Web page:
With the onshore application given local planning consent in summer 2015, the PTEC project at 30MW is now the largest consented tidal stream energy project in England and Wales. It has also secured its future connection to the UK’s electricity grid.
PTEC is operated as a joint venture between a private company, Perpetuus Energy Ltd, and the Isle of Wight Council. It is hoped that the construction of the project will start in 2017, with potential to be generating electricity from late 2018.
A number of tidal turbine manufacturers have already expressed interest in partnering with PTEC to install their turbines. Once operational, PTEC will generate sufficient clean electricity to power more than 15,000 homes with a total expected output of 65,000kWh per year.
PTEC will fill the gap for technology and tidal array developers between testing a prototype device and installing and operating arrays of devices.
The Environmental Impact Assessment (EIA) which formed part of the consent application which PTEC Ltd has been completed and was submitted in the fourth quarter of 2014.
A Front End Engineering Design (FEED) study was also completed for PTEC Ltd, by renewable energy specialists IT Power. The FEED study helped PTEC Ltd to decide on a number of design and technology details which was assessed during the EIA process.
The development site will provide between 3 to 6 berths for tidal devices to be deployed, with a subsea export cable(s) for each berth to bring the electricity ashore. The subsea export cables will come ashore at Castle Cove to the west of Ventnor on the Isle of Wight. As part of the project, a small substation and control room will be constructed onshore along with associated works.
The PTEC development site is proposed to be situated approximately 2.5km south of St Catherine’s Point, Isle of Wight, with the development site being no greater than 5km2 in area. The development site will then be connected to shore by electricity export cables which will come ashore on the south coast of the Isle of Wight.
All kinds of tidal devices can be installed at PTEC.
PTEC will provide facilities for up to 60 tidal devices, with an aggregated maximum capacity of up to 30MW.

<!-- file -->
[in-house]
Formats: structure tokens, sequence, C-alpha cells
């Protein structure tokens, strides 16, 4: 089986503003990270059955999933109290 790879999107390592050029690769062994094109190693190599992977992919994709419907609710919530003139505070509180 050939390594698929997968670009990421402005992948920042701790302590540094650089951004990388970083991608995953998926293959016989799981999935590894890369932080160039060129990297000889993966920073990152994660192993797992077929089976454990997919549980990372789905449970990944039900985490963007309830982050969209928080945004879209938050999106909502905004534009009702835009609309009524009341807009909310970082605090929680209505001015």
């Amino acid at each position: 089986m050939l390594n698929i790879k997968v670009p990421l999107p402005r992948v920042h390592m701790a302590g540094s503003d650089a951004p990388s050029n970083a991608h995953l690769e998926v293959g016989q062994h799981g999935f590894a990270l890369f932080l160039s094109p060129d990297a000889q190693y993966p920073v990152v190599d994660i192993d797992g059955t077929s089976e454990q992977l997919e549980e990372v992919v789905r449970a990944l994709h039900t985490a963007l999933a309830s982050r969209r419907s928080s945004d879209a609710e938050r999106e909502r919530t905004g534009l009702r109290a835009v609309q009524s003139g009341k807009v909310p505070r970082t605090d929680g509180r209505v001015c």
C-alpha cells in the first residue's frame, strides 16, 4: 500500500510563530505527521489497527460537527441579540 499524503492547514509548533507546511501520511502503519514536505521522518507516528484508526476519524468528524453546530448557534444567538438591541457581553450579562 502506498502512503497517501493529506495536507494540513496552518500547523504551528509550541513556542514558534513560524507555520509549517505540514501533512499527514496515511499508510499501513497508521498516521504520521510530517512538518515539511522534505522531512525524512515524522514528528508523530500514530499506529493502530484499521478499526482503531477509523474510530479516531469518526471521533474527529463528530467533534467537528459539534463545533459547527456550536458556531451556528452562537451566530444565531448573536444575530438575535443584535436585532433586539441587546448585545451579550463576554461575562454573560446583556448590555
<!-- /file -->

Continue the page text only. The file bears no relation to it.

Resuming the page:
The 5km2 development site will be segregated into a number of berths (a maximum of 6 berths and a minimum of 3 berths). Each berth will consist of a defined area, leased to a developer in which they will demonstrate their tidal technologies.
Berth capacities may vary between 1MW and 10MW (to a total of 30MW) and tidal device capacities may vary from 100kW (0.1MW) to 6MW
PTEC will provide developers with grid connection infrastructure via subsea export cables, as well as navigation aids and site monitoring equipment to allow developers to utilise the area to demonstrate their tidal technologies.
The consenting process, commenced in January 2013 and involved significant consultation. A request for scoping opinion (Scoping Report) was submitted in January 2013 for the PTEC project, at that time known as the Solent Ocean Energy Centre (SOEC), Scoping opinions were received from statutory regulators and representations from a number of other interested parties and agencies. Comments and advice received as responses to the scoping consultation were used to direct the studies and assessments undertaken during the subsequent environmental impact assessment (EIA) and also to identify parties with which ongoing consultation was required.
Any potential environmental and community impacts were closely examined. The Marine Management Organisation gave final consent in April 2016.
PTEC will continue to work closely with the Isle of Wight Council, the Marine Management Organisation, Natural England and other stakeholders to minimise any potential impacts on the environment of the Isle of Wight and its surrounding seas.
6 export cables grouped into 3 bundles of 2 cables each
Various cable landfall locations were considered. The selected landfall location is Castle Cove to the west of Ventnor. Landfall options within the onshore site include:
• Cables trenched/buried, making landfall adjacent to the existing slipway;
• Using an existing 600 mm diameter outfall pipe as a cable duct for some or all of the export cables; or
• Horizontal Directional Drilling (HDD) under the shoreline from a suitable location close to the proposed substation/control room, with cable emerging in the shallow subtidal for connection to the marine export cables.
In July 2017 it was announced that PTEC would be put on hold amid reports the centre was unable to rival the process of offshore wind in the latest UK Government’s Contracts for Difference (CfD) auction.
The UK Government opted not to ring-fence funding for marine energy in this latest allocation round which meant PTEC could not compete on price with more mature renewable energy sectors.
The project received all key consents in 2016, and was due for full operations starting from 2020.